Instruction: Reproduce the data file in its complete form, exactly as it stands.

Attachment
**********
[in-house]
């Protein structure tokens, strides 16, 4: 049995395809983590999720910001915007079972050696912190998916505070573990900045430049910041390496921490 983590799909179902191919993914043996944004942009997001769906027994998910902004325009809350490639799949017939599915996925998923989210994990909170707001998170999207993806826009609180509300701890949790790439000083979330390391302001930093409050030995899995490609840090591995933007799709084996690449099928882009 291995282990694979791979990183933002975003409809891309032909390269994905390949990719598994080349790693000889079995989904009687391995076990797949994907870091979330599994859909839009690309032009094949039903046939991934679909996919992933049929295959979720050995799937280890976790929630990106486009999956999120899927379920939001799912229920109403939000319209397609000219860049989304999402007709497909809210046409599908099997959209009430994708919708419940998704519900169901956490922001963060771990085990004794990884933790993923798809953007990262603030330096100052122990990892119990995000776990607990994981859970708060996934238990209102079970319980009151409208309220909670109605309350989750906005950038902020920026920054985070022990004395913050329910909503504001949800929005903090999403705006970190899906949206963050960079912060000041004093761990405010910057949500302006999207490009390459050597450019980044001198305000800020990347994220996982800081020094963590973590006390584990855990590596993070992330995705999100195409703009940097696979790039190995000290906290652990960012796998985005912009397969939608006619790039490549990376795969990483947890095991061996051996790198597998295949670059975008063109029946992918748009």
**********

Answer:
[in-house]
């Protein structure tokens, strides 16, 4: 049995395809983590999720910001915007079972050696912190998916505070573990900045430049910041390496921490 983590799909179902191919993914043996944004942009997001769906027994998910902004325009809350490639799949017939599915996925998923989210994990909170707001998170999207993806826009609180509300701890949790790439000083979330390391302001930093409050030995899995490609840090591995933007799709084996690449099928882009 291995282990694979791979990183933002975003409809891309032909390269994905390949990719598994080349790693000889079995989904009687391995076990797949994907870091979330599994859909839009690309032009094949039903046939991934679909996919992933049929295959979720050995799937280890976790929630990106486009999956999120899927379920939001799912229920109403939000319209397609000219860049989304999402007709497909809210046409599908099997959209009430994708919708419940998704519900169901956490922001963060771990085990004794990884933790993923798809953007990262603030330096100052122990990892119990995000776990607990994981859970708060996934238990209102079970319980009151409208309220909670109605309350989750906005950038902020920026920054985070022990004395913050329910909503504001949800929005903090999403705006970190899906949206963050960079912060000041004093761990405010910057949500302006999207490009390459050597450019980044001198305000800020990347994220996982800081020094963590973590006390584990855990590596993070992330995705999100195409703009940097696979790039190995000290906290652990960012796998985005912009397969939608006619790039490549990376795969990483947890095991061996051996790198597998295949670059975008063109029946992918748009």